This is one of those "I'm posting it so I remember, 'cause I keep forgetting" posts. It's also astoundingly cool, though, if you didn't know about it. Which I didn't until fairly recently.
If you've ever wanted to send a command to a remote computer without ever actually logging in to that computer, ssh is your friend. Yes, with ssh you can send commands directly to another system. Who knew?
I'll keep this short and sweet. Here are some examples.
The basic form looks something like this:
where "systemsboy" is actually your username on the remote host, and "rhost.systemsboy.edu" is your remote system. The command you're sending is contained in single quotes.
Here is an example sending multiple commands:
wherein each command is separated by a semicolon.
Finally, here is an example sending a command that requires user interaction:
Note the -t flag. That tells ssh that you'll be interacting with remote shell. Without the -t flag top will return results after which ssh will log you out of the remote host immediately. With the -t flag, ssh keeps you logged in until you exit the interactive command. The -t flag can be used with most interactive commands, including text editors like pico and vi.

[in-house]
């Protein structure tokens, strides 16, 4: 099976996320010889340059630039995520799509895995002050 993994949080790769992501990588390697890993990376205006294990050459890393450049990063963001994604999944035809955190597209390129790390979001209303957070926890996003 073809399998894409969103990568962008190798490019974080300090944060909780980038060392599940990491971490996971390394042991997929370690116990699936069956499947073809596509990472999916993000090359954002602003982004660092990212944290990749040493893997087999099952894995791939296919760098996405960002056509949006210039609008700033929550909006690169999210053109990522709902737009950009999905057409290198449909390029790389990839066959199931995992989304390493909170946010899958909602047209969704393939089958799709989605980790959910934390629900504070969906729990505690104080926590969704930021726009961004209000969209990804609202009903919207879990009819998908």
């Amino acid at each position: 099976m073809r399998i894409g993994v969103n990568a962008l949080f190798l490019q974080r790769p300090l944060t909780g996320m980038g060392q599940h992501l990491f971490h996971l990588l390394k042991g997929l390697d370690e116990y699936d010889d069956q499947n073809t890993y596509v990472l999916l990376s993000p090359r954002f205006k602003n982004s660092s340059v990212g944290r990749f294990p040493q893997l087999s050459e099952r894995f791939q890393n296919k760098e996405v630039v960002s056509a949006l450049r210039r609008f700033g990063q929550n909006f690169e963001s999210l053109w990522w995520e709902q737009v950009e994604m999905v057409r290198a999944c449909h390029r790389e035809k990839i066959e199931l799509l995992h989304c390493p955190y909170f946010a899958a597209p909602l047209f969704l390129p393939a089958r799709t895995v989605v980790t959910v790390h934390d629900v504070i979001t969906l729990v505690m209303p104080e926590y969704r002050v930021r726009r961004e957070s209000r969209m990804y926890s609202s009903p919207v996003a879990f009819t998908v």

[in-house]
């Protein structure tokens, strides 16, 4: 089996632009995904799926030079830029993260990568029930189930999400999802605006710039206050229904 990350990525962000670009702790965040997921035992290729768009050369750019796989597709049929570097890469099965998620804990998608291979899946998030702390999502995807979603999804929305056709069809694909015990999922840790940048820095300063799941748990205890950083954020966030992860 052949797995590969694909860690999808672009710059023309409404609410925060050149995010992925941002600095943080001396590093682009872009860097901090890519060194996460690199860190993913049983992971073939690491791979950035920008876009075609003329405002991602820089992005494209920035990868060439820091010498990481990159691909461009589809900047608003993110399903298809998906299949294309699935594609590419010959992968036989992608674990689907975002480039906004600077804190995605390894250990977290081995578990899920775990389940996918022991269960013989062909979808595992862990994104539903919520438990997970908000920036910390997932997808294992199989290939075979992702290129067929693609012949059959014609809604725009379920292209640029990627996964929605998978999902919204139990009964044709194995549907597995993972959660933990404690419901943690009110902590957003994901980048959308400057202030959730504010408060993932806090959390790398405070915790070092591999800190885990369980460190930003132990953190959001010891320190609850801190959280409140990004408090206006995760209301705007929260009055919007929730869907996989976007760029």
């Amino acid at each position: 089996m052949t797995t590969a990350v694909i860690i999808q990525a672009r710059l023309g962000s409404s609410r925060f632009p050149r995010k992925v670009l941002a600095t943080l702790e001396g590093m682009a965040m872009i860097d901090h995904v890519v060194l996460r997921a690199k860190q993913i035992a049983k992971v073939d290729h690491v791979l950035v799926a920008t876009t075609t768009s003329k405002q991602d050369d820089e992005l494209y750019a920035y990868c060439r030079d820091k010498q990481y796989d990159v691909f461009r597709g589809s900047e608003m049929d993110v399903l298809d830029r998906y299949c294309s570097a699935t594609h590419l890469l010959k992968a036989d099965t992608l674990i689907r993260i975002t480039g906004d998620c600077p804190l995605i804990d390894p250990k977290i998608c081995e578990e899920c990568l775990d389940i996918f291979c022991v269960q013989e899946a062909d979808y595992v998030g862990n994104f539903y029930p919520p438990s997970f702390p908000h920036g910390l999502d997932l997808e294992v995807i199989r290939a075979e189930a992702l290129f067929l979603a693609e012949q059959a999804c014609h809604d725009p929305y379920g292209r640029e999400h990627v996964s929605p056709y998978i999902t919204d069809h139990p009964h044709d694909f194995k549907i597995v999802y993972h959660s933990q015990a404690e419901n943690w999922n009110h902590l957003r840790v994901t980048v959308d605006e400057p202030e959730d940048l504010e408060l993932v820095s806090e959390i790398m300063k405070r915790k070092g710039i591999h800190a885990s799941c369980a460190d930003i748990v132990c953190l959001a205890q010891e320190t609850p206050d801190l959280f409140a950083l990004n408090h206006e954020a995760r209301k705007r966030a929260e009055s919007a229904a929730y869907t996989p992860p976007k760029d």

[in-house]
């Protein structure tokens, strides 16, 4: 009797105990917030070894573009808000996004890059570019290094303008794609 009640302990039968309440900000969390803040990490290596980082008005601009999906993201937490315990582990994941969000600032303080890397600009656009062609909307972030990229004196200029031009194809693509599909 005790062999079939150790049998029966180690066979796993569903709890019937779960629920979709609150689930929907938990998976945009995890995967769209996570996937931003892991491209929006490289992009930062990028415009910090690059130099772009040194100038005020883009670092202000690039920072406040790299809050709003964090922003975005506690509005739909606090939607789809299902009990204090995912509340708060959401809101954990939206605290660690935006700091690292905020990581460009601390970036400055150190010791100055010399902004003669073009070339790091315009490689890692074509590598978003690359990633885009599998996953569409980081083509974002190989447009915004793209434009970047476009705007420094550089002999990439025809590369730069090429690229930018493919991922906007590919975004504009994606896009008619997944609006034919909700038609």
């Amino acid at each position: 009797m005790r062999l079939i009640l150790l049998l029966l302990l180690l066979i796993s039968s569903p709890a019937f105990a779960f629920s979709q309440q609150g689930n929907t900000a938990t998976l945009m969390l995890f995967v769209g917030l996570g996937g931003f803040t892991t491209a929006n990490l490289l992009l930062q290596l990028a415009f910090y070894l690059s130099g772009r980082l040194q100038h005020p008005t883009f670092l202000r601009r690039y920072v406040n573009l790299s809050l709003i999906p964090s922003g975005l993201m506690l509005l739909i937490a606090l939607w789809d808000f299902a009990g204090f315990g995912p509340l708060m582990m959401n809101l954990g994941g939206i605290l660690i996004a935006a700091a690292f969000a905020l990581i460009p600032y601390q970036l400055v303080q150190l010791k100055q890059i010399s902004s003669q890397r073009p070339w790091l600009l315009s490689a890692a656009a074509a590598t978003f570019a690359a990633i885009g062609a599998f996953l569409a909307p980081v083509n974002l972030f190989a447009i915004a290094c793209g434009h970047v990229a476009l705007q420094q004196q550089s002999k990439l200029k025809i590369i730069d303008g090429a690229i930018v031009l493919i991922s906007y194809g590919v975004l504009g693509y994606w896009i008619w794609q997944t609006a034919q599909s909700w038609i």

Sending remote commands via ssh is incredibly handy when writing shell scripts as it allows you to run your scripts locally even if those scripts are meant to effect changes on a remote machine. I just wrote a script, for instance, that sets up vacation mail forwarding for staff members. Without these remote commands I would have had to have staff members log directly onto the mail server and run the scripts from the command line, which I don't think they'd be too happy about. With ssh remote commands, I can give them the scripts and they can run them right from their Desktops. Believe me, they much prefer this.
Credit where due, all information was obtained from Rambo's post. Rambo, thanks. Whoever you are.
For additional information about using this trick with variables within the remote command, see "Using SSH to Send Variables in Scripts."